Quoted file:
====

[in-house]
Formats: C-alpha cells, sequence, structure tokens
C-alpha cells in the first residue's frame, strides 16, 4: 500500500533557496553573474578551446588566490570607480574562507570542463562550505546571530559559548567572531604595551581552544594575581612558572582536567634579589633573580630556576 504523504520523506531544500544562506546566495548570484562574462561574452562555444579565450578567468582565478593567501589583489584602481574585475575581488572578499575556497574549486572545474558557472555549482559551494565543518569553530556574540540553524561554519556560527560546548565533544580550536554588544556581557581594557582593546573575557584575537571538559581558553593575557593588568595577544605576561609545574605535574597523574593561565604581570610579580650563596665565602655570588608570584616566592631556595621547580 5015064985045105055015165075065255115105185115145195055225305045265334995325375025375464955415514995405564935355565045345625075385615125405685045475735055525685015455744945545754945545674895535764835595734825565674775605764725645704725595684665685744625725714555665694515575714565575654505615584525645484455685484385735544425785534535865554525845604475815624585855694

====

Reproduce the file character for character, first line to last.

[in-house]
Formats: C-alpha cells, sequence, structure tokens
C-alpha cells in the first residue's frame, strides 16, 4: 500500500533557496553573474578551446588566490570607480574562507570542463562550505546571530559559548567572531604595551581552544594575581612558572582536567634579589633573580630556576 504523504520523506531544500544562506546566495548570484562574462561574452562555444579565450578567468582565478593567501589583489584602481574585475575581488572578499575556497574549486572545474558557472555549482559551494565543518569553530556574540540553524561554519556560527560546548565533544580550536554588544556581557581594557582593546573575557584575537571538559581558553593575557593588568595577544605576561609545574605535574597523574593561565604581570610579580650563596665565602655570588608570584616566592631556595621547580 5015064985045105055015165075065255115105185115145195055225305045265334995325375025375464955415514995405564935355565045345625075385615125405685045475735055525685015455744945545754945545674895535764835595734825565674775605764725645704725595684665685744625725714555665694515575714565575654505615584525645484455685484385735544425785534535865554525845604475815624585855694